A Day in San Basilio de Palenque

Sharing is caring!

If you’d asked me what San Basilio de Palenque was, I wouldn’t have known what to tell you. In fact, I’d never heard of Palenque until someone asked me if I was visiting during my time in Cartagena. San Basilio de Palenqueis actually a UNESCO World Heritage site founded by escaped African slaves. The ships would arrive in Cartagena and slaves that actually did escape, would go back to help others escape as well. You can still find the town filled with the descendants of those slaves working hard to preserve their culture and spread knowledge about it.

I know that Black people are all over the world, but I never thought that Cartagena would be the place I’d visit and they actually acknowledged their Blackness. During my travels, I often find that people several shades darker than me pretend that they aren’t Black at all. This especially happens in Latin America. They act as if they did not also descend from African ancestors, but I digress.

Setting up a tour to Palenque Colombia:

After a friend asked if I was visiting Palenque, I immediately looked it up. A town of Black people that are actually proud of where they came from? Sign me up! Upon researching how to get there, I realized setting up a tour seemed next to impossible. And then Alex Rocha came recommended to me.

I’d seen his name floating around in my travel groups, but forgot to contact him in time for my trip to Colombia. His tours center around experiencing the REAL Cartagena. And even though my van to Palenque contained humans of various races, we all just wanted to learn about Afro-Colombians and more specifically, more about Palenque. That’s one thing that I appreciate about Alex. He incorporates Afro-Colombian history into all of his tours.

The Road to San Basilio de Palenque

On the way to Palenque we first stopped in a small fishing village. We got out of the van to meet and chat with the locals. I used this opportunity to snap a few shots. It was amazing to see how small the population was and how content everyone was with what they had. I’m a city girl so I couldn’t imagine it being pitch black outside once the sun actually goes down. However, I could get used to unplugging after some time.

Upon arriving in Palenque we drove around the town to check out some noteworthy monuments and murals. We couldn’t walk more than a few feet before Alex would introduce us to one of the locals. He knows EVERYONE and it comes in handy.

The best part of the day was meeting a group of youth who also happened to make up the towns soccer team. Part of what Alex charges for this tour is actually donated to them. Let’s not talk about the fact that some of the locals are teaching him Bantú (the language of Palenque) while he teaches them English.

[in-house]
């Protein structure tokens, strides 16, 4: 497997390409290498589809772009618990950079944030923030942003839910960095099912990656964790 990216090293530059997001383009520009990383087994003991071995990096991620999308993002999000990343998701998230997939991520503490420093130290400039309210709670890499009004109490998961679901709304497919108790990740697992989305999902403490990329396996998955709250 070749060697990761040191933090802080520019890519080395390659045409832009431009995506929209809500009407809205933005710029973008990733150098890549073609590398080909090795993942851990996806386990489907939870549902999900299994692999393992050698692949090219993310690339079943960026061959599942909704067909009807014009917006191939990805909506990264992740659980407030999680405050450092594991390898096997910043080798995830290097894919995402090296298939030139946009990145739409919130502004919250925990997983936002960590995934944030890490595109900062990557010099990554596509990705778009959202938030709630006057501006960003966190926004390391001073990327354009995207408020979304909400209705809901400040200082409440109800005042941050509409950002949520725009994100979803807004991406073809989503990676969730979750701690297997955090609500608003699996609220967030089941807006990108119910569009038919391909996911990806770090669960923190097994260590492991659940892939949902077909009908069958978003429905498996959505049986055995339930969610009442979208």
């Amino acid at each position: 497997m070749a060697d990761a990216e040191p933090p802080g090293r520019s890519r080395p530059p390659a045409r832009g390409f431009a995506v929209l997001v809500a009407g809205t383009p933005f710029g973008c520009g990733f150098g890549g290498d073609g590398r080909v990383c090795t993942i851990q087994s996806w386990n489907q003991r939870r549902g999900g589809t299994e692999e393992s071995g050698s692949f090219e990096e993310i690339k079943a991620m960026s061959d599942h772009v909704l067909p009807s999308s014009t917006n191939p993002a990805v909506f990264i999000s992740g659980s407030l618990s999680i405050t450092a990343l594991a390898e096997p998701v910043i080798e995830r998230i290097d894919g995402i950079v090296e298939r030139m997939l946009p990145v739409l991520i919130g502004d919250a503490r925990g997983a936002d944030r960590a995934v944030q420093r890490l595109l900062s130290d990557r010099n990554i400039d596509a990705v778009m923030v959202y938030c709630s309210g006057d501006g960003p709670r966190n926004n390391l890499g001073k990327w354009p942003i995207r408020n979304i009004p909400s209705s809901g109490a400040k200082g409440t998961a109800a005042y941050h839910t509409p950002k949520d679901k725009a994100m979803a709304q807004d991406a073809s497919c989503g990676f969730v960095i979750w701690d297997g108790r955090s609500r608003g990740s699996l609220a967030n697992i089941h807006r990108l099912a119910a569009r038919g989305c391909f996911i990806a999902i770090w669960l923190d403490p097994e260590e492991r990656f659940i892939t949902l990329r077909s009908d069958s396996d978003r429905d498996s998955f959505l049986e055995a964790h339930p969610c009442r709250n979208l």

After hanging with the kids we got to see a performance by the group, Kombilesa Mi. These young humans sing, dance, and play various instruments. I was most impressed with the 2 year old drummer who was the child of two other drummers in the group. It was an amazing experience to get to interact and ask any question that literally comes to mind. It was also great that they wanted to know about us, the Gringos, as well.

Heading back to Cartagena seemed like a shorter journey.

I think by that point we were all starving and super excited to have an authentic Colombian meal. I went for the fried fish entree and must say it was one of the best meals I’d had during my visit to Colombia.

If you’re heading to Cartagena and interested in learning more about Afro-Colombian history, I highly recommend this trip. Read about my time in Medellin as well.

You may also like


    1. Hi David!

      I’m sorry I can’t remember the price as this was almost 2 years ago, but lunch was definitely included and it was delicious! For the price, if it isn’t listed on the website, you should definitely email Alex.

  1. Hi Monique,

    I can’t even begin to tell you how impactful this post is, especially at the critical time in our society and community that we are in. I am an Afro Colombian American which is a journey I have just started to really discover. I couldn’t agree more that the Latin American community, especially us that are darker skinned and have parents that are really dark skinned fail to make the connection that they are in fact Black. I myself am guilty of living most of my life this way and being raised this way as well. I want to leave this reply to say there are a few of us out there that are just now starting this journey into recognizing who they are, what they are, and claiming it. We are all in this together now more than ever. All Love.

    1. Hi Raul! I’m so happy you found my post and are on your own personal journey. And you’re right, this is such a critical time. It is a very rough time, especially right now in America for Black people, but I’m positive we can all get through this.

Leave a Reply

Your email address will not be published. Required fields are marked *

This site uses Akismet to reduce spam. Learn how your comment data is processed.